The destruction of traditional styles was a vital theme at the turn of the century, and Isadora Duncan was an artist with advanced creative intuitions; but her neoclassicism was rather literal-minded, unlike that of Stravinsky, say, or Picasso. Ancient Greece was her model, but she was stuck in the entrenched Romantic idea that because Greek art expounded physical Beauty as Truth, Greek art was the truly natural art. That meant that its sacred visual vocabulary should not be tampered with, or treated with any modern aesthetic distance or any irony—postures and garments had to be meticulously studied and followed. In holding to this visual idea, she was very traditional indeed, and perhaps it was the real secret of her instant success. Studying the Greek friezes and vases as if they held the real secret of the human body put her in the same camp as Winckelmann but at a considerable distance from Cézanne—closer, in fact, to Gérôme and Alma-Tadema.
But her performances, which could seem so formless to the artistic avant-garde, so unseemly to staid audiences, were undeniably beautiful, beyond criticism from either side. The movements, however vigorous, were never uncomfortably startling or ugly, always harmonious and decent, like those fondly associated with innocent childhood. Her greatest genius seems to have resided in her solitary, rather unassuming physical presence, her tall and well-made body dressed in plain drapery, animated by total conviction and native grace, moved by great music. She wore her straight hair plain, put almost no makeup on her gentle face, and hung up plain blue curtains for a backdrop; but she used the best and most subtle stage lighting available, along with the best works of certified musical giants. She danced, moreover, with bare feet, and that in itself was both infantile and licentious, faintly penitential, daring, dangerous, and inescapably disturbing. It wasn't authentically Greek, but it was great show business.
Isadora Duncan clearly appeared at her own perfect psychological moment: a generation earlier or later would have been no good. She might have pulled it off a hundred years before, as a sort of Corinne of the dance in the full tide of Romantic neoclassicism, but neither the heavily responsible mid-nineteenth century nor the fully streamlined mid-twentieth would have welcomed her brand of enthusiastic artlessness, her brave female summons to unconscious forces, mediated neither by the established rules of stage artifice nor by any brilliantly invented new ones.
Unlike that of most dancers, Duncan's stage career only ended with her life, accidentally truncated in 1927, when she was forty-nine; but the lack of discipline often associated with her art became manifest in her body during her last decade, as she gained weight and lost control of her beauty. She had gone through frightful suffering after the accidental deaths of her two older children, later followed by the death of a third after a few hours of life. She became weighted with sorrow, and incidentally with drink. By then, too, the epoch was no longer congenial to feminine fleshiness, and everybody's ideal natural woman was young, sleek, and taut, not soft, heavy, and mature.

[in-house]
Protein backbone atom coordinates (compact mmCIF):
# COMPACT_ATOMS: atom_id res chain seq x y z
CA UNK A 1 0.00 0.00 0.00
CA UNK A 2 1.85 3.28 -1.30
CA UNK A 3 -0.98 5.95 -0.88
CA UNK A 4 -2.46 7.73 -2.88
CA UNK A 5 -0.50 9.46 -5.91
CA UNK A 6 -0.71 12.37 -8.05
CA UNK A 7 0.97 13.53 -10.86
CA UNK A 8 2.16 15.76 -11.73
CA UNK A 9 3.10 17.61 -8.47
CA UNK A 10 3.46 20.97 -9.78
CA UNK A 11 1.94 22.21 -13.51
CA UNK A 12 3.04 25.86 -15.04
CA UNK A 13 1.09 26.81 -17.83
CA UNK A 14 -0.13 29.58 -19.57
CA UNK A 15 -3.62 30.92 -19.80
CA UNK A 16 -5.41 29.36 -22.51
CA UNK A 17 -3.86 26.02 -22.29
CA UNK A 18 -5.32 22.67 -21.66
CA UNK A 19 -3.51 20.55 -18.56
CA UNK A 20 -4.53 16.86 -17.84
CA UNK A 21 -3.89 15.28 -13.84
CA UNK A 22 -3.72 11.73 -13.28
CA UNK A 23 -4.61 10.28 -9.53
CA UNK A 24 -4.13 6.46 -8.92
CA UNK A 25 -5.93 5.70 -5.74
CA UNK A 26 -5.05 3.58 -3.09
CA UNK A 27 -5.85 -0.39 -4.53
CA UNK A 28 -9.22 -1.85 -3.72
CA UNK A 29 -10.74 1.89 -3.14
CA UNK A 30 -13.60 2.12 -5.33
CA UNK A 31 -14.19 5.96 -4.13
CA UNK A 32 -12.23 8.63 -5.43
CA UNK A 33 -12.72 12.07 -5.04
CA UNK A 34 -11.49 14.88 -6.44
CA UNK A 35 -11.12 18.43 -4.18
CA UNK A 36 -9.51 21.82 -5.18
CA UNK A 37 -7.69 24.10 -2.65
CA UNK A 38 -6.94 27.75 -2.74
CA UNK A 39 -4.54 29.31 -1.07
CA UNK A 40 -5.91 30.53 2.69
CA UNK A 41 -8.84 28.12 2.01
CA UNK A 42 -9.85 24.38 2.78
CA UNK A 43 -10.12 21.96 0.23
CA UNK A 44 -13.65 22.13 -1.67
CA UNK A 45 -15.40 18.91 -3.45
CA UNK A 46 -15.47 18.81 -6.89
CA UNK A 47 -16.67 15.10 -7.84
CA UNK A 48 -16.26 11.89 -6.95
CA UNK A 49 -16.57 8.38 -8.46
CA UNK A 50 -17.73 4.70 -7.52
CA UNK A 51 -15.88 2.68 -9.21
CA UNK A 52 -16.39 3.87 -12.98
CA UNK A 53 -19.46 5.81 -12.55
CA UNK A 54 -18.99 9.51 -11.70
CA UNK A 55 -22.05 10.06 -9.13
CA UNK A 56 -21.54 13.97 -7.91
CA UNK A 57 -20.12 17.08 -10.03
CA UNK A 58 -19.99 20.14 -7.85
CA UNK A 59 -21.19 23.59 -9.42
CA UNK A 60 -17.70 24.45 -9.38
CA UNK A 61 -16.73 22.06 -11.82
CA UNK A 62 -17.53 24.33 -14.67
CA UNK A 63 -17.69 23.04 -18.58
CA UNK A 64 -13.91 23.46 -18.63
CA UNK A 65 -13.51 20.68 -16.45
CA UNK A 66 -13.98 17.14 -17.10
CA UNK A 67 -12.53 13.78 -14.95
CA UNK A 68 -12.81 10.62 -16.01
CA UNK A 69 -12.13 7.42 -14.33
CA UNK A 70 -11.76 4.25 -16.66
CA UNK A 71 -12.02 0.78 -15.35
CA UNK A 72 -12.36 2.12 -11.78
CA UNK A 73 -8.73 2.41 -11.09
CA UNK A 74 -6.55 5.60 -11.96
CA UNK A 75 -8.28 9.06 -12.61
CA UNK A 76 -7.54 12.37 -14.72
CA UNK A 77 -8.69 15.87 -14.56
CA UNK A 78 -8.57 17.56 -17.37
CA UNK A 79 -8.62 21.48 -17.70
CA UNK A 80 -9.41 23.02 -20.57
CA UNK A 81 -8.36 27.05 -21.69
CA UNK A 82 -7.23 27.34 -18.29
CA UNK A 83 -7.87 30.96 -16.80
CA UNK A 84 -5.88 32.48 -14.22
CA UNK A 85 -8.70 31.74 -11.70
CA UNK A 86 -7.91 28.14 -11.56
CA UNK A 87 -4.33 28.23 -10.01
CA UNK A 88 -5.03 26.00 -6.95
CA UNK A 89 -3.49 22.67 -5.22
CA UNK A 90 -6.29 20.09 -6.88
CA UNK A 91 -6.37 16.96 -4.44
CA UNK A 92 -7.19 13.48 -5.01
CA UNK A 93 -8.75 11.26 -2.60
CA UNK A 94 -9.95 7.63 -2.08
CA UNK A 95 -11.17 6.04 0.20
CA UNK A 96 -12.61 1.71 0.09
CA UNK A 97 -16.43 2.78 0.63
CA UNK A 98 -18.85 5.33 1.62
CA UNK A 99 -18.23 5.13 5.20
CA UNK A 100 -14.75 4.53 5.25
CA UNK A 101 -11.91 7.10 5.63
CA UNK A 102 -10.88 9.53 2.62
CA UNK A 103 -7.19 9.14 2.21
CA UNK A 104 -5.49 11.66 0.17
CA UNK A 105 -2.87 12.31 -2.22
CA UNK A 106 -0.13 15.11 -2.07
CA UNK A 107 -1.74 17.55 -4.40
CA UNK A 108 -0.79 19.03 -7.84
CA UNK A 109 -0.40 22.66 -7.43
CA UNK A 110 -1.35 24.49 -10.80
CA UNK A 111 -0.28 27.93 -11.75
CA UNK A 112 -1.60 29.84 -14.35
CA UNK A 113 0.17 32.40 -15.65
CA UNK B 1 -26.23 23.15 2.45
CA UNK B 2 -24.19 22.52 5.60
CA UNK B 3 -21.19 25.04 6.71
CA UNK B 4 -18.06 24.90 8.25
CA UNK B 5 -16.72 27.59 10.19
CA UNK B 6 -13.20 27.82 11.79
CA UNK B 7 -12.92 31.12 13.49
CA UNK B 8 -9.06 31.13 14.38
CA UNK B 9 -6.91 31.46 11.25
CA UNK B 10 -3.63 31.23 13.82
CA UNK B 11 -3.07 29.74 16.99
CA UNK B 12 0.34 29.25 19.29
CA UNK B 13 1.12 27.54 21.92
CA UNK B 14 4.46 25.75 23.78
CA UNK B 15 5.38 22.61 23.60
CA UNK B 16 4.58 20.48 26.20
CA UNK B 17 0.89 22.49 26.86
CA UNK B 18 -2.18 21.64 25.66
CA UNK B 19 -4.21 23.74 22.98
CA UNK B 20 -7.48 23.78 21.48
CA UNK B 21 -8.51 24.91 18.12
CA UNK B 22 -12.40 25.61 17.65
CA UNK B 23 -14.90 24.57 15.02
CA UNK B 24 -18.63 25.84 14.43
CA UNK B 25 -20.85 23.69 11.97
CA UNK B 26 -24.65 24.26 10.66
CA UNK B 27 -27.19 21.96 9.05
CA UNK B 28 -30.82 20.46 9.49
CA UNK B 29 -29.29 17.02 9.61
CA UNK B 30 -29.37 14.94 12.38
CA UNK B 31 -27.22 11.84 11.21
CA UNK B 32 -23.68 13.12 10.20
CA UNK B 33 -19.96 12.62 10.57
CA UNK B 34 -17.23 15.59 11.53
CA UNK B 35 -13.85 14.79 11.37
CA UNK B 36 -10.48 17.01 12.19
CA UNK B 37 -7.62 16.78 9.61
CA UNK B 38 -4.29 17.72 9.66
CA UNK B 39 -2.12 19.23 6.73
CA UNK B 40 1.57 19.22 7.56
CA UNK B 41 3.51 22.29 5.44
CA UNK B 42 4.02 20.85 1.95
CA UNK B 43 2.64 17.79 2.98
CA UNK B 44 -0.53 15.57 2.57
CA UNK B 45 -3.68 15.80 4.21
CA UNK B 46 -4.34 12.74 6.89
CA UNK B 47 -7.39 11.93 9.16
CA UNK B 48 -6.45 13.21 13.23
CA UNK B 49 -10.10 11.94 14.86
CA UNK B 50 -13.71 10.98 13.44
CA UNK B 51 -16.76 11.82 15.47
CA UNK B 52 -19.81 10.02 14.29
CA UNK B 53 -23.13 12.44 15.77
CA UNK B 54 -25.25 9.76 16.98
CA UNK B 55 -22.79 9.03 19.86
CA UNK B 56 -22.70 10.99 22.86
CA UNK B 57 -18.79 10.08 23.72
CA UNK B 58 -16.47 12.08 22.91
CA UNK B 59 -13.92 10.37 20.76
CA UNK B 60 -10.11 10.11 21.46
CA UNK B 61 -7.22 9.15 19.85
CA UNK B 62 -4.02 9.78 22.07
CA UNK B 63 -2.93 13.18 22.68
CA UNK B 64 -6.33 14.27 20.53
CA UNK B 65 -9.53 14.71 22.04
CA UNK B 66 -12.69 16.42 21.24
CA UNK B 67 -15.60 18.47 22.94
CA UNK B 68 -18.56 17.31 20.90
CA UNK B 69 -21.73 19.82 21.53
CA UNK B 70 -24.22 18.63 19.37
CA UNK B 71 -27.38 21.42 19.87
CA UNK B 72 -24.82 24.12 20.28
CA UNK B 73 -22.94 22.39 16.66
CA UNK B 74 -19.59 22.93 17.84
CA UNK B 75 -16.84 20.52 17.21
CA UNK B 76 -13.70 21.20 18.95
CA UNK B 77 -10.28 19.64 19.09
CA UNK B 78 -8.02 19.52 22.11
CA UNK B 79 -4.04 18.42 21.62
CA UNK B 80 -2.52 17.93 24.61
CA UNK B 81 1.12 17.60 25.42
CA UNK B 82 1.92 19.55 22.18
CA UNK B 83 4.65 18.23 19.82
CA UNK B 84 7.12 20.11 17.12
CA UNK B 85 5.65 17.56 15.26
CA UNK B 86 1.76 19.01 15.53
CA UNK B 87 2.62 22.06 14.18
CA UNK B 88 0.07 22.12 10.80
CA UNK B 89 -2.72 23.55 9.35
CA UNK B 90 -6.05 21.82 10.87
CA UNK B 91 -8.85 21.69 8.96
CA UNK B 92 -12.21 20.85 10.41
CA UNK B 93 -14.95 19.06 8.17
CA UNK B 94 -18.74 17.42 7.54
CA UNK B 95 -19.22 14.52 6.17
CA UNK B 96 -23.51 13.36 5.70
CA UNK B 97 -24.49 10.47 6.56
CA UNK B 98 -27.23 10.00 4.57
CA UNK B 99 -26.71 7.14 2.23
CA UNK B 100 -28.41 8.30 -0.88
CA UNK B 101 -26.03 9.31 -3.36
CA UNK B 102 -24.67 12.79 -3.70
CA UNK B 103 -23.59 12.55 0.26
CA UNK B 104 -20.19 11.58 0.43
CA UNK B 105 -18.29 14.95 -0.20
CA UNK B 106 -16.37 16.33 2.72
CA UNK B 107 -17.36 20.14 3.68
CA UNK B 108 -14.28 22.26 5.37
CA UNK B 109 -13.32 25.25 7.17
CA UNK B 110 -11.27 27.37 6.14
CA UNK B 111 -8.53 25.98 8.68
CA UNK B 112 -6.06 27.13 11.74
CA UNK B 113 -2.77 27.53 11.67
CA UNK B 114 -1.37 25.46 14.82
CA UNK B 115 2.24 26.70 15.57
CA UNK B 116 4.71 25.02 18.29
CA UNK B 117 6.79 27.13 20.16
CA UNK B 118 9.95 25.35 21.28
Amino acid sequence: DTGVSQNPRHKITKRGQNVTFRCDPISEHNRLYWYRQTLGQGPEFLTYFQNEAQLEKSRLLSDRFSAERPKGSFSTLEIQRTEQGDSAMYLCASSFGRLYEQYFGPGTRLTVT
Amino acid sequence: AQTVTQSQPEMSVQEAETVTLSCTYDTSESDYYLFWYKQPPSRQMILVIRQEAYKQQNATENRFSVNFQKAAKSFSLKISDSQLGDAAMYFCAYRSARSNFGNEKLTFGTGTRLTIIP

Now dancing in a tragic vein, Duncan became somewhat laughable on stage as the 1920s progressed, but her influence was already profound and international, assured for a long future. Her pupils in Germany, Russia, France, and the United States were responsible for only a part of it. The rest was her legend, the memory and broad effects of her early performances, the record of her relations with the great and small of her day, the pictures, and the anecdotes. With these went the eternal modernity of her message, which in sum consisted of a call for honesty, originality, and spontaneity—things often in short supply in the long history of art.
Many books have been written about Isadora Duncan, mainly about her impact, and she wrote an autobiography, mainly about her ideas. Life into Art is a work of homage, a sort of latter-day memorial edited by three American women who had separate reasons to admire her and who became friends. First among these is Dorée Duncan, granddaughter of Isadora's brother Raymond, who was himself a fervent and innovative disciple of ancient Greek modes of life and art. The other two editors came to an interest in Duncan through connections with the theater and with Paris, where they met Dorée, who became director of the Akademia Raymond Duncan upon the death of her grandmother in the 1970s. Dorée Duncan writes the acknowledgments and tells the story of the book's inception; Carol Pratl is a dance teacher and historian; Cynthia Splatt has written a book about Duncan's influence on the theater and her theatrical link with Gordon Craig.